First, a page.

International Day for Biological Diversity: why it is important to talk about aviation pollution

Imagining a legacy for our children is not easy nowadays. Due to climate change and particularly pollution, we live on this planet with the awareness that human impacts on the ecosystem are strong. It’s also obvious that the biological diversity, or biodiversity, is being damaged.

An interesting explanation about this latest word is provided by National Geographic: “Biodiversity is a term used to describe the enormous variety of life on Earth. It can be used more specifically to refer to all of the species in one region or ecosystem. Biodiversity refers to every living thing, including plants, bacteria, animals, and humans”. Nonetheless the need to express that biodiversity is a fragile ecosystem

The endangering of biodiversity has raised many voices over the last few years. One of them comes from the scientist Jane Goodall, an ethologist known for her long-term research on chimpanzees at Gombe Stream National Park in Tanzania. During an interview on CBS, the renowned scientist expressed her worries about the conditions our planet is dealing with : “At a certain point the ecosystems of the world will just give up and collapse and that's the end of us eventually too”.

The importance of this thematic is now at the center of worldwide discussions as it is May 22nd: the International Day for Biological Diversity.

There are many ways to imagine a different world. Finding alternative methods to live in harmony with our planet is a core topic for Pie Aeronefs SA. This international day is a good opportunity for us to talk about aviation pollution.

The impact of aviation pollution

While the famous European Green Deal moves forward with its objective to stop greenhouse gases emission within 2050, and also to create a more sustainable economy, there are worrying data on the impact of aviation pollution according to a report from the European Commission.

Although the percentage of emissions produced by aviation is much lower than other transports, the report says: “Before the COVID-19 crisis, the International Civil Aviation Organization (ICAO) forecasted that by 2050 international aviation emissions could triple compared to 2015”.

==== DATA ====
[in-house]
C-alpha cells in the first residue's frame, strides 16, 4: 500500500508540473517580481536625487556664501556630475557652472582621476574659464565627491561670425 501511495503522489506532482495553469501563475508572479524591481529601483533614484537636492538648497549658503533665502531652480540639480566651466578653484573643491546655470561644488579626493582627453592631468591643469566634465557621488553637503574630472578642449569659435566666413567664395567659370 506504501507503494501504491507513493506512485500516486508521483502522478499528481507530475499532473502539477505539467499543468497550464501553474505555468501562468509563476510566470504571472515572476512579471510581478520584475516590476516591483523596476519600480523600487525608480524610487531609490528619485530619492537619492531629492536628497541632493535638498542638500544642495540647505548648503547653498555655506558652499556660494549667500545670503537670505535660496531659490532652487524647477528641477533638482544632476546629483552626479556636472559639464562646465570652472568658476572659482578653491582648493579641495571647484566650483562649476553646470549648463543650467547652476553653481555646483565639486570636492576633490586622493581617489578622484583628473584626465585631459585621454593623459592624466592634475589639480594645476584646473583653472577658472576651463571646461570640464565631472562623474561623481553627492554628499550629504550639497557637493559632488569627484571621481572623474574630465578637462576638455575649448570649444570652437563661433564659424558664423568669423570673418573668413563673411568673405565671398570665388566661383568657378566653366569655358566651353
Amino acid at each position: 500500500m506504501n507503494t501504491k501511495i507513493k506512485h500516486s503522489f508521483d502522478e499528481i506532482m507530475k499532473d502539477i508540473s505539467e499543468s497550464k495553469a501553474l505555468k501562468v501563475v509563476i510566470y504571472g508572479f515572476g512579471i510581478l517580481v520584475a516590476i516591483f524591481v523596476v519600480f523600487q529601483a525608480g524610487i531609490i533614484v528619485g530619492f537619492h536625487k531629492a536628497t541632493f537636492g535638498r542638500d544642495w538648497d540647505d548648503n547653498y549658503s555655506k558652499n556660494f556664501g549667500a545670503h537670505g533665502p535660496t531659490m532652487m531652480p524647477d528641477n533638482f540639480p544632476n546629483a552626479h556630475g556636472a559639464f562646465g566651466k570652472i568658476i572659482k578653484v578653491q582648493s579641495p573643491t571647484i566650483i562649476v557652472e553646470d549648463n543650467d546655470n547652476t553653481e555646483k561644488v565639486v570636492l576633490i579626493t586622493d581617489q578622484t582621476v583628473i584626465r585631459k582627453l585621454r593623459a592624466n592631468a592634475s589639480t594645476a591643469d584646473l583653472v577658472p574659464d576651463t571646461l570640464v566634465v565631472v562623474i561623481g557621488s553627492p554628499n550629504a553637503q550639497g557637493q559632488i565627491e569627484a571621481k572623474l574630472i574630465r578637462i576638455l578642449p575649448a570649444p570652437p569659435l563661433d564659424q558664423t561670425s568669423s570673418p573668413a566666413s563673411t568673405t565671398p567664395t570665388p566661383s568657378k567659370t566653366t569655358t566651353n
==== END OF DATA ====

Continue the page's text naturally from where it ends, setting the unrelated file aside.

In fact, according to another report published by the European Parliament, the percentage of pollution produced by aviation represents 3.5% of the total amount: the domestic aviation being 0.4% of this data. Despite this relatively low percentage, aviation pollution is substantial and remains a hot topic for the EU Green Deal as well as for the EU Commission: “If global aviation were a country, it would rank in the top 10 emitters”.

In the transport industry, a lot of money is invested towards a sustainable mobility. In aviation, innovative projects are however more discrete.

There are many physical and legal barriers in developing disruptive technologies that will run the airplanes of tomorrow. Thinking about long-haul flights, there is a huge step to achieve meanwhile shorter flights offer more possibilities. At Pie Aeronefs SA, we are focusing on finding alternative technologies for the future of air mobility and we chose the development of electric aircraft, starting with the all-electric race aircraft UR-1.

If we restrain the data of aviation pollution to Switzerland, the air traffic is responsible for 27% of the climate impacts because citizens usually fly up to twice as much as other European citizens, says a WWF report.

Analyzing data is the first step to understand why innovative and sustainable projects are so important. Even if electric aircraft will represent a viable alternative for short-haul air operations, longer flights will require a propulsion made of hybrid-electric or hydrogen engines. Nevertheless, the main objective remains the same for everyone: reducing the carbon emissions of the aviation industry.

Why we are talking about aviation pollution on Biodiversity Day

The Covid-19 pandemic has outlined new perspectives for the future electric aviation. It gives to electric aircraft more importance than ever. According to Horizon - The EU Research & Innovation Magazine, this sector becomes more crucial by now: “And with the industry being hit hard by the pandemic, causing a drop in air traffic, making air travel sustainable is seen as key to Europe’s recovery”.

Making the difference by cutting off emissions will be one of the biggest challenges for mankind. By evolving new technologies on a micro-scale, we can affect the macro-one. This is exactly what Pie Aeronefs SA is doing.

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